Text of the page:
My path to being a four year Letterman in High School was very different from how today’s players will get there.
My path goes a little like this. Back in Ohio in the mid 70’s (yep, I am old), my mother signed my brother and I up for soccer. She figured it would be a good use of all the energy we had.
I remember my first soccer experience. The coaches had lined us up on a full length field, 11 on each side. We had a goalie, we had positions, we had a ball. When the coach blew the whistle, the majority of the kids raced to the ball. Bee hive soccer at it’s best, but completely different than what the U6 ages group plays. Did I mention we were playing on a full field. Yep. One hundred and ten yards long, 60 yards wide, 8 foot tall goals that were 24 feet wide.
I enjoyed the experience fully and my mother loved the fact that after soccer, I would be wiped.
As I got older, and soccer became more popular, I began playing on football fields. Myself and my teammates almost fit those fields, but we practiced once a week, played games on the weekends. When we were not at practice, some of my teammates and I would be at a local park, playing soccer.
I went to one of the first Akron Zips Soccer camps. There they taught me what juggling was. I went to a Cleveland Force camp and learned I hated playing goalie.
As the years wore on and my experience grew, I learned from my teammates I had something good going on. I had a knack for the sport. By the time it was time for me to try out for the High School soccer team, I was skilled but tall and skinny. I made the Varsity, played coming off the bench my freshman year, and started the next 3 years.
Now, my path would be completely different. It obviously starts with the age appropriate size of the field and goals the kids play with today. But it also is one of greater competition. Soccer is every where. There are thousands of kids who play soccer in Iowa. I can’t tell you how many parents have told me that they did not even have soccer when they were growing up (all of them way younger than me).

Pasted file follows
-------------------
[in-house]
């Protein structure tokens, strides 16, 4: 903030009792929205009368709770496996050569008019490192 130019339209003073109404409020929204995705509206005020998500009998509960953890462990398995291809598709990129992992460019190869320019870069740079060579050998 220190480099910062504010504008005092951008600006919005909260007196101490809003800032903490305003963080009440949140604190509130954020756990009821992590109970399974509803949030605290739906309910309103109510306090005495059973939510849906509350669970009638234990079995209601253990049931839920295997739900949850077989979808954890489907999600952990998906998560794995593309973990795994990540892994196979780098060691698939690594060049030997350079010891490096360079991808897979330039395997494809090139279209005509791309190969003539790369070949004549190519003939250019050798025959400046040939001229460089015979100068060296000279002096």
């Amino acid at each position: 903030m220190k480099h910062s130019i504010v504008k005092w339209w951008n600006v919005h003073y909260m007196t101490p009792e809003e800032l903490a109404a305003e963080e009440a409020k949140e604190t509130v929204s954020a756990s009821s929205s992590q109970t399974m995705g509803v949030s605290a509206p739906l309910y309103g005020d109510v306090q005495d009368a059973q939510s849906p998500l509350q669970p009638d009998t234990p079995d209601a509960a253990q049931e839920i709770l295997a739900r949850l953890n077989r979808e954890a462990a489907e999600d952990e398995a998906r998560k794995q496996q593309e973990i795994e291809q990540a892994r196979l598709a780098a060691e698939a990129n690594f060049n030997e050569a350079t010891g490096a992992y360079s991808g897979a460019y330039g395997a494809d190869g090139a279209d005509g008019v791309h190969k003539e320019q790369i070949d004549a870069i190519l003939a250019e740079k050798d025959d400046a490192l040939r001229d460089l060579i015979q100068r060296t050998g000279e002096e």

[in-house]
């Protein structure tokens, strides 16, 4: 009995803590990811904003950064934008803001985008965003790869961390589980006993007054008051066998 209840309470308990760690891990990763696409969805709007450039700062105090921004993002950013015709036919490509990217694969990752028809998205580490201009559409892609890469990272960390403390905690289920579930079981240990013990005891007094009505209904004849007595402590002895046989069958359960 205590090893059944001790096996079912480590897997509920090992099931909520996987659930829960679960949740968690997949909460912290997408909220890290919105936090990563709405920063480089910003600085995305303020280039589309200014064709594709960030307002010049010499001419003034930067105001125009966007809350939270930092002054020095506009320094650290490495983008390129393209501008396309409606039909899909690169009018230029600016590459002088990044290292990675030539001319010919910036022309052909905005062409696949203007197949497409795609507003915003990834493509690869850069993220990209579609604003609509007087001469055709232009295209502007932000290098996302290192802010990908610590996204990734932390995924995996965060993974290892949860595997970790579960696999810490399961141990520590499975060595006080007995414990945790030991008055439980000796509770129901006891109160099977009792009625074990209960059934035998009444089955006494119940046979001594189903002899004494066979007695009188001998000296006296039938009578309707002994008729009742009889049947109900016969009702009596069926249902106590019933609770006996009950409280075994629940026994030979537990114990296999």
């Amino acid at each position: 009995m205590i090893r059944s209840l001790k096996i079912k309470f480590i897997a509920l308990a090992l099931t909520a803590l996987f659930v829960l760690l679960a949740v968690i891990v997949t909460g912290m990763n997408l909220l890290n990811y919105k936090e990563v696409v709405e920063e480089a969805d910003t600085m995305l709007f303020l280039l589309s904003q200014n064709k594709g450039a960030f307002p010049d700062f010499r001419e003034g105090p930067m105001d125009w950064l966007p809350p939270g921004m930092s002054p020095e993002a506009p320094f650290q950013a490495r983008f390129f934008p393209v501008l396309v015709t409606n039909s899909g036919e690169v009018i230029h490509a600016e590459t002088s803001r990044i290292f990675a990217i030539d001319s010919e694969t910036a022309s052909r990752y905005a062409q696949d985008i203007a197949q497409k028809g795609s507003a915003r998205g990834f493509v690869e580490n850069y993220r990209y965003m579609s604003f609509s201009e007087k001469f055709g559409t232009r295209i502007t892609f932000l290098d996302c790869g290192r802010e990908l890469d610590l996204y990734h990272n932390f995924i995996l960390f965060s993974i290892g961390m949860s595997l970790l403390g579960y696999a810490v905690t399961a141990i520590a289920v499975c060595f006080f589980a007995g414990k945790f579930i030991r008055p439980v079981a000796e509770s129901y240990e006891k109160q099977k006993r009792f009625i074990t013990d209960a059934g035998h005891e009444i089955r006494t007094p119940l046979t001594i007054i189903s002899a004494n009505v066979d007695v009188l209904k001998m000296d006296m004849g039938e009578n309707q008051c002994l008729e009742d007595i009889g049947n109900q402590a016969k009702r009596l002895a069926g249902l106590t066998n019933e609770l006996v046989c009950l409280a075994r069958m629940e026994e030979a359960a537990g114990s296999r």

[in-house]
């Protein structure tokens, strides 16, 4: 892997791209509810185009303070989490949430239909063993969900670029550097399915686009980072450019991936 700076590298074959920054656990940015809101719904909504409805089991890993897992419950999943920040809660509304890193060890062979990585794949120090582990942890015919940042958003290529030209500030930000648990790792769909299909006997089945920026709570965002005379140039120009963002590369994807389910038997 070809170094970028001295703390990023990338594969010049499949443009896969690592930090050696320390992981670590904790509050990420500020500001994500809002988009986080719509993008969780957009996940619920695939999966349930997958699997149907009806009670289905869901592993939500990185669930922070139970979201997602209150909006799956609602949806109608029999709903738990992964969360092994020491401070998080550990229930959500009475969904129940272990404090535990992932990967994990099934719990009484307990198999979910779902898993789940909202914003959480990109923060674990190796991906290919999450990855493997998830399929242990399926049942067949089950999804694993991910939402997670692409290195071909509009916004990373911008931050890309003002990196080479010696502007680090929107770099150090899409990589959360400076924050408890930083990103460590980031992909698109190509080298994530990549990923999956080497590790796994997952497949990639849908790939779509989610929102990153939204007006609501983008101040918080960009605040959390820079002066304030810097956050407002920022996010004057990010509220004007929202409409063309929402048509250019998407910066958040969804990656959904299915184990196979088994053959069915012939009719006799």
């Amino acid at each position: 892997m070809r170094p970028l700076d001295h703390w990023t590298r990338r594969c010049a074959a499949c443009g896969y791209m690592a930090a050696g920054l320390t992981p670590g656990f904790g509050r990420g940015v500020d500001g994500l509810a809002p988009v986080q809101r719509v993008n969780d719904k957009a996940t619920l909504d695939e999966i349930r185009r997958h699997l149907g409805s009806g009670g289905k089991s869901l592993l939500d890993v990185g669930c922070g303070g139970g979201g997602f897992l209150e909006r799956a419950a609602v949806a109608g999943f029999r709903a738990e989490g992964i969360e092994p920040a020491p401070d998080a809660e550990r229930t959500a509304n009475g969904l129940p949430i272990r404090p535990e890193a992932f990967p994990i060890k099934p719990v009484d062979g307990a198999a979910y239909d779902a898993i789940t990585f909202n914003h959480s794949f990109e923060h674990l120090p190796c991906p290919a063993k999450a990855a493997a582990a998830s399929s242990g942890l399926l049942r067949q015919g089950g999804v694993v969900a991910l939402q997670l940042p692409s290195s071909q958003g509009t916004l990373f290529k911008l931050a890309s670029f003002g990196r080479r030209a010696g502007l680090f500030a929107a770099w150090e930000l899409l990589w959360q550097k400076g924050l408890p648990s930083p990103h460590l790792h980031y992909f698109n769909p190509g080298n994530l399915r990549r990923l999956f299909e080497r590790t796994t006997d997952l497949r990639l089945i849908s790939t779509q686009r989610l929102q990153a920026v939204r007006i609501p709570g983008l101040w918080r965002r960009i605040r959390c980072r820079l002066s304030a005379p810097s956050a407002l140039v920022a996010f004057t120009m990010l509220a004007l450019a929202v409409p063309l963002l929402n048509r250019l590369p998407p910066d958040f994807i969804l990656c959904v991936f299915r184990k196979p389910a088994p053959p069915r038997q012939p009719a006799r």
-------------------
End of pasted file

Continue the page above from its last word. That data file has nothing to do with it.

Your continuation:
Also, kids, and parents have options. Beginning at U9, kids now can play in Academy programs. These are pre-select programs where kids get professional coaching and are, in general, playing with kids who have shown a knack for soccer at a younger age.
They can then move onto the select program when they are U11 and start to do tournaments or play in the IPSL against other kids who have grown up through these player training programs.
And of course, they can play rec. Rec is a good option and there is no reason not to believe a child can’t play high school soccer if their experience is only rec. I did it.
But, yes, there had to be a but. But, when a rec player gets to high school and go to their first practice and see the kids who have played in the select program, played in at least 16 games a season, been coached by professional coaches, played with teammates who focus heavily in training, played the last 4 years against players of similar skill and desire, the rec player will see a difference. And it may spark a new fondness to the game, a new challenge to overcome. But, for a select player, it may just be playing soccer as they have learned since they were 8.
I know I could have been a contender if I had had this opportunity.